Is Your Faith Just a Verbal Commitment?

Special Guest Writer, Patrick Morrison

Midwest City High School defensive back Evan Fields announces his decision to attend Arizona State University during an event at the school in Midwest City, Okla. Monday, Jan. 30, 2017. Beside him are his sister Nyla and his mother Evonnda. Photo by Paul Hellstern, The Oklahoman

It will come as no surprise to most who know me when I say that I am a sports fan. Especially is this true in regard to high school and collegiate athletics. There is something about sports at these levels that is far more appealing (at least to me) than the professional ranks. Of all the sports that I enjoy watching, football is by far my favorite. I follow very closely the news and notes of my favorite team. Since college football does not last all year long, there has been an increase in interest in recruiting. We want to know who will be joining our team for the next season, and the next season, and the season after that, etc. College football recruiting has become a major financial enterprise for those who are hungry for this sort of information. I will admit that I keep up with recruiting news. It is interesting to see what schools the nation’s top athletes will choose. Many of them will give a verbal commitment to a certain school, only to change their commitment to another school (and even another, and another, and another, and so on). Fans of college football powers often sweat it out until National Signing Day, the day upon which these high school athletes can sign a Letter of Intent to play for their chosen school. Until they sign on the dotted line, the athlete can change his commitment at will, and many of them do (Please remember, however, that these are 17-18 year old kids who are under great pressure to make such a monumental decision!). Some will honor their word and abide by their verbal commitment, signing on the dotted line with the school to whom they had given their spoken pledge. Others will commit to one school after another before finally settling on one in the end.

This made me think, how many of us are flirting with the idea of committing to Jesus? Commitment to the Savior is not for the faint of heart. He tells us that we must count the cost to make certain that we are willing to commit ourselves fully to following him (Luke 14:28-33). Sadly, many of us have pledged our love to the Lord in word only. Talk is cheap when it concerns our faith. It is in the doing that we prove our faith to be genuine and valuable. If we offer only a verbal commitment to Jesus, then we run the risk of being swayed to “flip” our commitment to someone or something else. Perhaps we find ourselves pledging our devotion to the Savior, yet we flirt with the world and with the Devil constantly. We must be extremely aware of the temptation to talk the talk without walking the walk. Notice how often John admonishes us to make certain our actions are consistent with what we say. “If we say…” (1 John 1:6, 8, 10). Too many want to talk about their faith instead of living it. John says that we must be willing to walk the talk (1 John 2:6). Jesus condemned the Pharisees for many reasons, but among them was the fact that they would “say and do not” (Matt.23:3). The tongue can boast many great things, but the proof of our faith is not in what we say. “But someone will say, ‘You have faith and I have works.’ Show me your faith apart from your works, and I will show you my faith by my works” (James 2:18). We may sing, “O, how I love Jesus” loudly and proudly, but if we are not proving our love for Jesus by the way that we live our lives, then the words that we sing ring hollow. We must make a choice (Josh 24:15). We cannot straddle the fence when it comes to choosing Jesus or the world (1 Kings 18:21; Matt.6:24). Will you make a verbal commitment to Jesus, following him in word only? Or will you sign on the dotted line and give yourself to him completely—in thought, in word, and in deed? What will your choice be?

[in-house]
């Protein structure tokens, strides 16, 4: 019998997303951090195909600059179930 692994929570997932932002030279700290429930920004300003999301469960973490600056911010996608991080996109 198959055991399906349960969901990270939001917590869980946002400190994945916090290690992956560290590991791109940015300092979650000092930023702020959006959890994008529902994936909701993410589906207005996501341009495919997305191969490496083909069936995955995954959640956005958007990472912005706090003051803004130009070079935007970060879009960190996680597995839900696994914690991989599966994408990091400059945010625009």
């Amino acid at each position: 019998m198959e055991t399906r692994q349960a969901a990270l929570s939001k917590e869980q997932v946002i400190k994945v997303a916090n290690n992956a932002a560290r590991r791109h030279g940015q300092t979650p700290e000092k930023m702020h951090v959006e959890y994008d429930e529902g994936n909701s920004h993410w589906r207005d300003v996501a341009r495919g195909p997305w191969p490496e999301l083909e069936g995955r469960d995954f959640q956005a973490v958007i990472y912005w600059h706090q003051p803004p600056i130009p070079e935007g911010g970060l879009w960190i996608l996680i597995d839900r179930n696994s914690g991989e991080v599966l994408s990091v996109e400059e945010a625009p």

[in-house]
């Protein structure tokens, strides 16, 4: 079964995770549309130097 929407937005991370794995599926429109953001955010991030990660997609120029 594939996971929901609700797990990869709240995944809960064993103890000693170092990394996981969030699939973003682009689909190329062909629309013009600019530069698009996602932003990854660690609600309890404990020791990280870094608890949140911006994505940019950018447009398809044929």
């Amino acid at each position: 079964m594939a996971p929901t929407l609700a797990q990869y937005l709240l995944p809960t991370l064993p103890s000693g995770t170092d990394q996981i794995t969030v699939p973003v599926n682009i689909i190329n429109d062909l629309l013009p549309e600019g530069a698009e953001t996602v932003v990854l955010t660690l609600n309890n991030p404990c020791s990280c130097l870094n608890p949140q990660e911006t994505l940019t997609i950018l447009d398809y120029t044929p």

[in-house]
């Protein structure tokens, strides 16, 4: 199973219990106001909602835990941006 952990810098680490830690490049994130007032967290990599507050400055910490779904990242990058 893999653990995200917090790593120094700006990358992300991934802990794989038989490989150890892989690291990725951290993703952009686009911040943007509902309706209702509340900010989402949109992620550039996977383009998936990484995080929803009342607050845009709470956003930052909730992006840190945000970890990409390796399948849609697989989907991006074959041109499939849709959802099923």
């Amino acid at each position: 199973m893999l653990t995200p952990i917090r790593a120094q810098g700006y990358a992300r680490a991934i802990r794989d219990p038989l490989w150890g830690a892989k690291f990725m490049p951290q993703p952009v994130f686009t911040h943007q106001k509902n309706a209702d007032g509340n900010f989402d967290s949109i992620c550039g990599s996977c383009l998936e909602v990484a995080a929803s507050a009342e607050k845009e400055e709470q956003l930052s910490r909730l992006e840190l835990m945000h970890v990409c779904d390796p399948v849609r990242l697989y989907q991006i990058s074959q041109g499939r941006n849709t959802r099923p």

Patrick Morrison

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